New art exhibition at Park Hyatt

New art exhibition at Park Hyatt

After a six month break, the Gallery at Park Hyatt Siem Reap hosts a new exhibition, featuring sculptures by local artist Lim Muy Theam and paintings by Swiss contemporary artist Olivier Menge, exhibiting in Cambodia for the first time.

Hyatt’s marketing communications manager Daisy Walsh said, “Theam’s art was very successful for the first exhibit so we decided to bring him back.”

She added that artist Olivier Menge had approached the Hyatt’s general manager, Sholto Smith who thought the art “was quite marketable and a bit different for this area.”

Theam’s collection includes Buddha statues, vibrant lacquered figures and a seated, purple man that has already been snapped up by a keen art buyer.

Olivier Menge with three panels from his, The Sea @ Kep work.
Olivier Menge with three panels from his, The Sea @ Kep work. Miranda Glasser

The two main walls of the Gallery entrance display striking works by Menge, who has created Kep-inspired oil on canvas paintings on 140 by 70cm panels. Four large panels on show are actually part of a bigger collection of 18 panels but there was not enough room for them all.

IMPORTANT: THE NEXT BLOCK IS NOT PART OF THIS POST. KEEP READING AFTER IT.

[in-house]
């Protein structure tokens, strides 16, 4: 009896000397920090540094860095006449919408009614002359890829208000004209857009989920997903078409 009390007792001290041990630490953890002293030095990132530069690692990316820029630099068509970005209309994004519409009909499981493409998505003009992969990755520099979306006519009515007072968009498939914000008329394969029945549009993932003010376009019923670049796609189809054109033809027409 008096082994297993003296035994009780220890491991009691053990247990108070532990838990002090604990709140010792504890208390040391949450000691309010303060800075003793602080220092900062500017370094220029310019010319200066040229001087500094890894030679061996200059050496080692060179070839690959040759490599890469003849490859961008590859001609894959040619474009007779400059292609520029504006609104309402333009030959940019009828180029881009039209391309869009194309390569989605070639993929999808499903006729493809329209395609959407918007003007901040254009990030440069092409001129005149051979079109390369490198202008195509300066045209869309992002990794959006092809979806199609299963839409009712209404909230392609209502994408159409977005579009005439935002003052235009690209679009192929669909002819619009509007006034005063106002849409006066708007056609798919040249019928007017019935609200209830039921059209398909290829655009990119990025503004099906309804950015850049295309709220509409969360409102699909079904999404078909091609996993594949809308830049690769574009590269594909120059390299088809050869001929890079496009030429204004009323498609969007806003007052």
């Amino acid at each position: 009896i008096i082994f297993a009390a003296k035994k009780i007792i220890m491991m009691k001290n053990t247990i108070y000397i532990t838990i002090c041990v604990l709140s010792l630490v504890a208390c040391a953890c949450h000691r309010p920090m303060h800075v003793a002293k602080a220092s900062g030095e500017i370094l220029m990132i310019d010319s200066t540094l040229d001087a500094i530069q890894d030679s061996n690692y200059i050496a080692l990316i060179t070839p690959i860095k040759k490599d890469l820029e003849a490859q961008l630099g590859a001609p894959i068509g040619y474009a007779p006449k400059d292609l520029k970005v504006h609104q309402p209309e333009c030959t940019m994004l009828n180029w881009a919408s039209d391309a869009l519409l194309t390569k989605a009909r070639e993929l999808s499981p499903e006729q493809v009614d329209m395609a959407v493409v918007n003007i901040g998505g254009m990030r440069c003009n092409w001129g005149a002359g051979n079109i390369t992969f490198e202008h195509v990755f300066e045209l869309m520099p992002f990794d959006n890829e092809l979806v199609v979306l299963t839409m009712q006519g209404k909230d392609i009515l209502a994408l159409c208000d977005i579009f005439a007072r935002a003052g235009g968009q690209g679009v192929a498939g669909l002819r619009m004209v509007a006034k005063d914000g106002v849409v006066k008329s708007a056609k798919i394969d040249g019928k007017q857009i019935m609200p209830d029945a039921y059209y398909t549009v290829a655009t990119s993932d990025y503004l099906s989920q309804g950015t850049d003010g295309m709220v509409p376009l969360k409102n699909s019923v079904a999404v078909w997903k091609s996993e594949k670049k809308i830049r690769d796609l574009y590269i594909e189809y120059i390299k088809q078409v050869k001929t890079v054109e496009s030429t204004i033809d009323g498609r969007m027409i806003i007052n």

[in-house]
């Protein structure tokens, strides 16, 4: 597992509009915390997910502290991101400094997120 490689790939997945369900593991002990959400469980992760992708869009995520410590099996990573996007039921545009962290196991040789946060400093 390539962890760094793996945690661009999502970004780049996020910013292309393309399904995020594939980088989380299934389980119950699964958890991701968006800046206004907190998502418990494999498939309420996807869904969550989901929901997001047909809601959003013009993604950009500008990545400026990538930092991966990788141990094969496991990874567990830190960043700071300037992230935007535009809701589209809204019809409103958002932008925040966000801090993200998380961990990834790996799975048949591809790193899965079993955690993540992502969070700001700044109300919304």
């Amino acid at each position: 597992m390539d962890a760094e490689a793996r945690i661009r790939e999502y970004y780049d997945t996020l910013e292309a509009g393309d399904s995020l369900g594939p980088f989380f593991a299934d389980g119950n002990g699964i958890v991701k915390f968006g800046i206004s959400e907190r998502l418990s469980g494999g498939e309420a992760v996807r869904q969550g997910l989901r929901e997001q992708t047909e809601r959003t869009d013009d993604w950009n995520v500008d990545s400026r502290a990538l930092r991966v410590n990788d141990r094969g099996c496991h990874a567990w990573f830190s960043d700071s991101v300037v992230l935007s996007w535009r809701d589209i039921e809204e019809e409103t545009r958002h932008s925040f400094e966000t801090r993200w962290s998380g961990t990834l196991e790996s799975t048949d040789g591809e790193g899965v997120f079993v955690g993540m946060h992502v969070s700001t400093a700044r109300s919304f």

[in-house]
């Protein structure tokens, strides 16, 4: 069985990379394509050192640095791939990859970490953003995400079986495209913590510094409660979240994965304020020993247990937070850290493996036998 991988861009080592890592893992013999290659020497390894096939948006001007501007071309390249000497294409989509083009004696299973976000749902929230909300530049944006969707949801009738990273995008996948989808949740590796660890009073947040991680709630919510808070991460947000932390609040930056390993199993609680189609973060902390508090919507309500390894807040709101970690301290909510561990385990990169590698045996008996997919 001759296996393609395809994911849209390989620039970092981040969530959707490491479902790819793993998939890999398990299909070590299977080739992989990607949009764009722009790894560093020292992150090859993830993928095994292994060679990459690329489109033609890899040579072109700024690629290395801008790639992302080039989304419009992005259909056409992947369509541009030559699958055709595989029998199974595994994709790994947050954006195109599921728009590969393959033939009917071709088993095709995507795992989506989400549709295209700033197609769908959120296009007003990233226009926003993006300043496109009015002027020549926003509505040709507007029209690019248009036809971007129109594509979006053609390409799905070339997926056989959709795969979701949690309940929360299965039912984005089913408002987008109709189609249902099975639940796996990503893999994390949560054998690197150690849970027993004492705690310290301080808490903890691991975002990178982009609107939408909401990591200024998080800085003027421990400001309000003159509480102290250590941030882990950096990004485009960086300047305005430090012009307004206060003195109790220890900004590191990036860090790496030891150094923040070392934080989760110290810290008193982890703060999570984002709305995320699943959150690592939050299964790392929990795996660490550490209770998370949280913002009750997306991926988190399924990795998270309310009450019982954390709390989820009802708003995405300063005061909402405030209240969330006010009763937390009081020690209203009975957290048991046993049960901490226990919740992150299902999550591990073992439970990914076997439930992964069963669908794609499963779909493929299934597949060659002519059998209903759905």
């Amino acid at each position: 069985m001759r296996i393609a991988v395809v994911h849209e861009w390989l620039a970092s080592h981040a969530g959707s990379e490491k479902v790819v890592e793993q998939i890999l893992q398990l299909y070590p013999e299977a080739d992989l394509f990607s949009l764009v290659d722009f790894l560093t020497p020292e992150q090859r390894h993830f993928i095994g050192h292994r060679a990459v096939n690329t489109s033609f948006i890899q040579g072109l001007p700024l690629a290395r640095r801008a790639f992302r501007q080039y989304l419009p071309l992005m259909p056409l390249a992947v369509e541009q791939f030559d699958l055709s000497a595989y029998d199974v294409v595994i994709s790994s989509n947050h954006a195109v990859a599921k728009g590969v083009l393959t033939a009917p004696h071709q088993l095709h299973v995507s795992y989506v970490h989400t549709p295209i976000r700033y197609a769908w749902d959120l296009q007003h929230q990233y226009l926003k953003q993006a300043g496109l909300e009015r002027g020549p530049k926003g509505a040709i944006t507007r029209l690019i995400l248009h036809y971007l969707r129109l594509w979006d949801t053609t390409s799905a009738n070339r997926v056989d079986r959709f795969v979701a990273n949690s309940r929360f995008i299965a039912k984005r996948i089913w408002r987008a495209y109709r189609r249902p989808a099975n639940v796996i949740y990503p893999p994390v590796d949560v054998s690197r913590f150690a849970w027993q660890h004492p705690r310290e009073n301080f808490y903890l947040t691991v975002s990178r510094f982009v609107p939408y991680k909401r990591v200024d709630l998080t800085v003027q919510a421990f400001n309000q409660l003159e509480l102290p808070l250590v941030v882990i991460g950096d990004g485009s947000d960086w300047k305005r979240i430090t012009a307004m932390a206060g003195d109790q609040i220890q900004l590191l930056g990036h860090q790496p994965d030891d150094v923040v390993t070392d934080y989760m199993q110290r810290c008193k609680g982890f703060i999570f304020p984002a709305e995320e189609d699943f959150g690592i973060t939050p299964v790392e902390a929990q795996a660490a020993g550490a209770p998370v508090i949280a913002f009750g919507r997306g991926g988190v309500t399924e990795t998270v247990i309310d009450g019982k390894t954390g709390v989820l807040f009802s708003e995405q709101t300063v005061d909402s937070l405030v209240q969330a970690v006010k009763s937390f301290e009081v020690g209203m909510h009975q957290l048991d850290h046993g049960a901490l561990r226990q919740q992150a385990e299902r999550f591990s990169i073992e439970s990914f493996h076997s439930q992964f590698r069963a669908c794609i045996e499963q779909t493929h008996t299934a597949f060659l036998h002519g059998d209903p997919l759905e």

This set of four panels, depicting people travelling along a countryside road set against a backdrop of windswept palm trees and a stormy, sinister grey sky, is titled Kep Kampot Road.

In another work, a trio of panels titled The Sea @ Kep, shows a brighter view, highlighting the azure sea and in the foreground, gardeners working amongst watchful geckos, red ants and – the one slightly menacing element – a large green eye spying from the bushes.

This, Menge says, belongs to a giant hidden crocodile.

In fact, eyes seem to be a theme in Menge’s work – Kep Kampot Road also contains sets of eyes concealed in the murky undergrowth, in deliberate contrast to the innocent schoolchildren walking along the road.

“The atmosphere in Kep Kampot Road shows the dark skies, like a hurricane is coming,” says Menge. “It’s very quiet and then it suddenly changes. It’s all about contrasts – you have the first contrast, between the green and the grey – that green of the rice fields, and then between the innocence of the people on the road and the eyes. The eyes are like Uncle Sam, there is always someone watching you in the forest, maybe it’s the monkeys – we don’t know. In each panel there’s a little story, making up a bigger story.”

The exhibition is ongoing until the high season.

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